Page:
ILMA of the Week: Eric Owen Moss


Eric Owen Moss (b. 1943 in Los Angeles, California) practices Architecture with his eponymously named LA-based 25-person firm founded in 1973. Throughout his career Moss has worked to revitalize a once defunct industrial tract in Culver City, California. Moss received a Bachelor of Arts from the University of California, Los Angeles in 1965, his Masters of Architecture from the University of California, Berkeley, College of Environmental Design in 1968 and a second Masters of Architecture from Harvard University Graduate School of Design in 1972. Moss taught at Southern California Institute of Architecture (SCI-Arc) in 1974 and was appointed director in 2002. He has held chairs at Yale and Harvard universities, and appointments at the University of Applied Arts in Vienna and the Royal Danish Academy of Fine Arts in Copenhagen.

Moss received a 1998 AIA/LA Medal for his Architectural work as well as the Business Week / Architectural Record Award in 2003 for the design and construction of the Stealth project, Culver City, California. He is a Fellow of the American Institute of Architects and received the Distinguished Alumni Award for the University of California at Berkeley in 2003. Moss received the 2007 Arnold Brunner Memorial Prize from the American Academy of Arts and Letters. In 2011, he was awarded the Jencks Award, given each year to an architect who has made a major contribution to theory and practice of architecture by the Royal Institute of British Architects. Currently, there are ten published monographs on the work of Eric O. Moss’ office.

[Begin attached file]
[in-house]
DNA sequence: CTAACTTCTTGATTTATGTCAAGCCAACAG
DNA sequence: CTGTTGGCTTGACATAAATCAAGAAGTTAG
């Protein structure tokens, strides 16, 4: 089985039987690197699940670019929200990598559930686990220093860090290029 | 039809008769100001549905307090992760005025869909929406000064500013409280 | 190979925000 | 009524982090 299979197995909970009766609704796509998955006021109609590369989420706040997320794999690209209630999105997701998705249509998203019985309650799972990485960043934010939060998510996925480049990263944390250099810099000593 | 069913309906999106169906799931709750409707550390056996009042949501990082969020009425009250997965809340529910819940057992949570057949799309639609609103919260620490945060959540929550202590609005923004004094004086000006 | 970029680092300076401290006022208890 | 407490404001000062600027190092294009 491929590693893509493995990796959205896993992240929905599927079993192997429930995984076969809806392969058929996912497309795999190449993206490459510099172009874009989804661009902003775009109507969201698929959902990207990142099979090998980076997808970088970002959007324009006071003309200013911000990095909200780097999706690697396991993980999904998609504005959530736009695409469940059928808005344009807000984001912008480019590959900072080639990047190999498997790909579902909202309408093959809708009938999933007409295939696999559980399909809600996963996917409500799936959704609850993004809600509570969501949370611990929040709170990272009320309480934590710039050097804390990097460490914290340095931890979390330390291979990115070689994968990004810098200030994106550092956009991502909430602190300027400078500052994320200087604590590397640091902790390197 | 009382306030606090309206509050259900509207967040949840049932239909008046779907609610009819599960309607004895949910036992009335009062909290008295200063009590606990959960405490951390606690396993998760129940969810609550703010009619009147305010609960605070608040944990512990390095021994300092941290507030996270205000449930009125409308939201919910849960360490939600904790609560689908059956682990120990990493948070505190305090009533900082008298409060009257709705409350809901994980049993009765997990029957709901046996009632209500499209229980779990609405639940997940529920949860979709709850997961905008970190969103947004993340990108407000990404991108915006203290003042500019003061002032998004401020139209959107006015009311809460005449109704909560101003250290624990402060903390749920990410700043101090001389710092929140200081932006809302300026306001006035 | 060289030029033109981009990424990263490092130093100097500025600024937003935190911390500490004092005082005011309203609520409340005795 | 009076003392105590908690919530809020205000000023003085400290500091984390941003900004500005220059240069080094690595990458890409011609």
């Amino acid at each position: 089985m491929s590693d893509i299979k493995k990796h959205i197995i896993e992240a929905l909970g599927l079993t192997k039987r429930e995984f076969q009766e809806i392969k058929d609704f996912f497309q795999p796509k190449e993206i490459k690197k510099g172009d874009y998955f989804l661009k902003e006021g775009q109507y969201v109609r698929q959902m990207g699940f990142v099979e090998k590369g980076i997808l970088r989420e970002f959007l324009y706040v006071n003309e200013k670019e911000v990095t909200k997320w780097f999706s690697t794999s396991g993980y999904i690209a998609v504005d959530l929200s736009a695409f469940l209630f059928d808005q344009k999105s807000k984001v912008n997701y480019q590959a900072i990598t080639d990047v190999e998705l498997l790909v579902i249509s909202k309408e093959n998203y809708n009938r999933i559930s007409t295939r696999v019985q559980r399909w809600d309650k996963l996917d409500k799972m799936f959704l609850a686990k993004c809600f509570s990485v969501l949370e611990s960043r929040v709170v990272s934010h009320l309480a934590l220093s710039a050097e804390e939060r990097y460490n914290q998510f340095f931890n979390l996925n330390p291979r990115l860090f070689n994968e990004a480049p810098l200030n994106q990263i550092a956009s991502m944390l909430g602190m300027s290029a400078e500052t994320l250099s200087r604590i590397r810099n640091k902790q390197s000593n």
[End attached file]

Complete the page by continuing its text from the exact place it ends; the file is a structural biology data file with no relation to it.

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Bessemer Converter

A diagram of the Bessemer converter. Air blown through a lance inserted into the molten pig
iron creates aviolent reaction that oxidizes the excess carbon, converting the iron to steel.

The Bessemer process was the first inexpensive industrial process for the mass-production of steel from molten pig iron.
The process is named after its inventor, Henry Bessemer, who took out a patent on the process in 1855.
The process was independently discovered in 1851 by William Kelly.
The process had also been used outside of Europe for hundreds of years, but not on an industrial scale.
The key principle is removal of impurities from the iron by oxidation with air being blown through the molten iron.
The oxidation also raises the temperature of the iron mass and keeps it molten.